A group of Connecticut attorneys will give free legal assistance Saturday, Feb. 6 to documented and undocumented Haitian citizens who wish to extend their stay in the United States.
Community leaders and representatives for Connecticut Lawyers for Haiti discussed the need to help the country and its people recover from the devastating earthquake.
“We spend a lot of time in this building, talking about what the other side has or hasn’t done and sometimes we forget about people,” Rep. Gary Holder-Winfield, D-New Haven, said Monday at a Capitol press conference. “And it’s when you see things like this, these tragedies, that the response to these things reminds us of some of the good things that we can do and some of the positive ways that people in our communities can respond.”
Rev. Leonce Alexis from the French Speaking Baptist Church of New Haven said that “You can see around Haiti, people who have broken legs, broken arms. And you see people carrying and trying to take them to a place to keep them safe and try to treat them. This is compassion.”
Jennifer Rodriguez, of the American Immigration Lawyers Association, said the Temporary Protected Status, which the Obama administration began granting to Haitians on Thursday will shield them from deportation and allow them to work.
Citizens of Haiti who were physically in the United States on Jan. 12 when an earthquake devastated their home country and continue to reside in the United States are eligible for the protected status. Rodriguez explained that people living in Haiti do not qualify.
The application fee is $50. As part of the process, applicants will have to submit to a full biometric criminal background check which will cost them an additional $80. Those who have been convicted of certain crimes will be ineligible for the protected status. For work authorization papers, applicants will have to pay another $340. Waivers are available for all the fees but may slow the application process.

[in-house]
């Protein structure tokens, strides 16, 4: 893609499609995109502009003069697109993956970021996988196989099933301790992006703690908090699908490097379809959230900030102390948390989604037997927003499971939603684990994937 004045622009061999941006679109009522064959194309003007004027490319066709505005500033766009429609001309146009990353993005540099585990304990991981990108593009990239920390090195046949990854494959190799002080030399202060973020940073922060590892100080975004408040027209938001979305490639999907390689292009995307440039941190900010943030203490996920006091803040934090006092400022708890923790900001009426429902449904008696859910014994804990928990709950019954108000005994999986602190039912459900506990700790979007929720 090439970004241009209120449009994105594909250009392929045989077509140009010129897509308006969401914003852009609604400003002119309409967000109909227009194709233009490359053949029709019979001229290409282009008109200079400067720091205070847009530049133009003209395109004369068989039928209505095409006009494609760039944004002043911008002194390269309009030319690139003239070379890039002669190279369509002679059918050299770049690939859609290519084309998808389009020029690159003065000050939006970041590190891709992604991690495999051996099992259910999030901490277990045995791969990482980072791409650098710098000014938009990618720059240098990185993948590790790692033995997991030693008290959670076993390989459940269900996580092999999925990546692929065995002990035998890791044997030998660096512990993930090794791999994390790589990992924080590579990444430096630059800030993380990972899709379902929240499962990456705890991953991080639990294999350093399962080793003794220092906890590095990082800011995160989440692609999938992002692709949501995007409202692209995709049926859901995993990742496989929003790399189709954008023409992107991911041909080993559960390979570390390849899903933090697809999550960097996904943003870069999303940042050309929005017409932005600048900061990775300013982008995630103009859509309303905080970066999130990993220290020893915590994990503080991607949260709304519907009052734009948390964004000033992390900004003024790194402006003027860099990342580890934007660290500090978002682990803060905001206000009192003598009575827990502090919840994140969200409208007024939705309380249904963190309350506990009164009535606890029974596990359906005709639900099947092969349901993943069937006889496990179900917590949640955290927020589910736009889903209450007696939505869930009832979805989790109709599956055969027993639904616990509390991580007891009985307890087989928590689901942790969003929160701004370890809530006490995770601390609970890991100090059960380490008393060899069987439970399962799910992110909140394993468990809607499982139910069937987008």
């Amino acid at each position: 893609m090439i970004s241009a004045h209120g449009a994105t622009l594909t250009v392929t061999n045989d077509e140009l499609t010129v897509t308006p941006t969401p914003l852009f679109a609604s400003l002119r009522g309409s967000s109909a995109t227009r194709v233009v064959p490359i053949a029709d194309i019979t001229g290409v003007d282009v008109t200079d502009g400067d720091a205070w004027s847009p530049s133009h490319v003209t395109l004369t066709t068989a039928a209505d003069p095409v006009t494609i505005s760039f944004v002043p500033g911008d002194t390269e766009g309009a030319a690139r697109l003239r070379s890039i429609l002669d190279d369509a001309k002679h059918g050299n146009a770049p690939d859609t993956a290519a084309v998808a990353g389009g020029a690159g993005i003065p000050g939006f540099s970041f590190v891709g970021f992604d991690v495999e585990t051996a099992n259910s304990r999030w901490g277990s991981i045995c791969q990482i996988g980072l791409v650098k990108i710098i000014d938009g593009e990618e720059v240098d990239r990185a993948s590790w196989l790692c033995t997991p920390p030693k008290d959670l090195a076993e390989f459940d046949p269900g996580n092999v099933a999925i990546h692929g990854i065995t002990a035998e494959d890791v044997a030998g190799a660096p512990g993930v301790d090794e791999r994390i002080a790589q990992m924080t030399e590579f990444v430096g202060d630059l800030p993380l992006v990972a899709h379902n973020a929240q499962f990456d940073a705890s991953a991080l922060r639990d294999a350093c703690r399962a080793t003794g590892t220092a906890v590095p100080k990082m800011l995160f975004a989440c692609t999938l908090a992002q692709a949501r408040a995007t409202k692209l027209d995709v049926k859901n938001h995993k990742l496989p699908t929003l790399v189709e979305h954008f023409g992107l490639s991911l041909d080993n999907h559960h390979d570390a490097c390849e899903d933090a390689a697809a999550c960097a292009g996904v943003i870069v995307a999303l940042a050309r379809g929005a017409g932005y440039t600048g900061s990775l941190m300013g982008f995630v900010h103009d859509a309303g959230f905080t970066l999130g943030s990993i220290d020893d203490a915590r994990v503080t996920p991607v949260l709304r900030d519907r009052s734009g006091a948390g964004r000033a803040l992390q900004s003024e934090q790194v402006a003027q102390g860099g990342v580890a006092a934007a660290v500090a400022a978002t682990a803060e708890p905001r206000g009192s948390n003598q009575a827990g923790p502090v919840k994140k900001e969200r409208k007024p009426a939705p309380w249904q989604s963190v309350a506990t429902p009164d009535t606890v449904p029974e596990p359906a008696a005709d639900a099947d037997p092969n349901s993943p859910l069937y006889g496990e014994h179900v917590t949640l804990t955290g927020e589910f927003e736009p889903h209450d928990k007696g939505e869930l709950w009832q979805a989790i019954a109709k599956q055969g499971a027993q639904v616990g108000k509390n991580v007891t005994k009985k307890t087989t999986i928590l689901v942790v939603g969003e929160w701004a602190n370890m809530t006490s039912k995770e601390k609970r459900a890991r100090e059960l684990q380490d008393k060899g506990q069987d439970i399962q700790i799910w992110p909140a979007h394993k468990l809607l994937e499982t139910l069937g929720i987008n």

Applicants will need to prove their citizenship with a Haitian passport or birth certificate. Pay stubs, bills, receipts, correspondence, bank statements or any record that has their name and address will suffice to show that you were present in the United States on Jan. 12. Applicants will also need to bring any records of prior court cases or immigration filings and two color passport photos.
Haitians in the United State can apply for the status until July 20, 2010. This special immigration status will expire July 22, 2011 unless the Secretaries of State and Homeland Security choose to extend it.
The immigration clinics are being held from 9 a.m. to 4 p.m. at Hartford City Hall, the University of Connecticut campus in Stamford, Southern Connecticut State University in New Haven, and Norwich City Hall. More than 80 volunteers will help people fill out their applications.
A fifth clinic may be set up in Bridgeport. Pierre D’Haiti of the Haitian Resource Center there pointed out that the city has a large Haitian population.